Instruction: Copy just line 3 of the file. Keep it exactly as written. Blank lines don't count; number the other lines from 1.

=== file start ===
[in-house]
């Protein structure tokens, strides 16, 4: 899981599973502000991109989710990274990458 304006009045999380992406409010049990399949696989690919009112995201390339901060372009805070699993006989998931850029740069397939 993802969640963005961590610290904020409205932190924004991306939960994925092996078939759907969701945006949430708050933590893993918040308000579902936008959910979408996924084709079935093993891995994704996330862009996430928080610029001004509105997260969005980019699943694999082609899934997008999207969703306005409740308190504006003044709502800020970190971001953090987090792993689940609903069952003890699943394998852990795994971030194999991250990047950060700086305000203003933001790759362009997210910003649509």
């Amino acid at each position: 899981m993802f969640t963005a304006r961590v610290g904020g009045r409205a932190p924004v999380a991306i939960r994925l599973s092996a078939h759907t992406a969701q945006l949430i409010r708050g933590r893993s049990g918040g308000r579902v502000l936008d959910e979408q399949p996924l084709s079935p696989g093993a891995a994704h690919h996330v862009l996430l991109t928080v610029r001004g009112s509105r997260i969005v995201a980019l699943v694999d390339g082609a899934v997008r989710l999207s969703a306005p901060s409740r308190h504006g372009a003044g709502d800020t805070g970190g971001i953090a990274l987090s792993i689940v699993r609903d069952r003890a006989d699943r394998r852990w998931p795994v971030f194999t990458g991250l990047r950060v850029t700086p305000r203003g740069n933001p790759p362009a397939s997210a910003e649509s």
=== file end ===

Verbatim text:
């Amino acid at each position: 899981m993802f969640t963005a304006r961590v610290g904020g009045r409205a932190p924004v999380a991306i939960r994925l599973s092996a078939h759907t992406a969701q945006l949430i409010r708050g933590r893993s049990g918040g308000r579902v502000l936008d959910e979408q399949p996924l084709s079935p696989g093993a891995a994704h690919h996330v862009l996430l991109t928080v610029r001004g009112s509105r997260i969005v995201a980019l699943v694999d390339g082609a899934v997008r989710l999207s969703a306005p901060s409740r308190h504006g372009a003044g709502d800020t805070g970190g971001i953090a990274l987090s792993i689940v699993r609903d069952r003890a006989d699943r394998r852990w998931p795994v971030f194999t990458g991250l990047r950060v850029t700086p305000r203003g740069n933001p790759p362009a397939s997210a910003e649509s």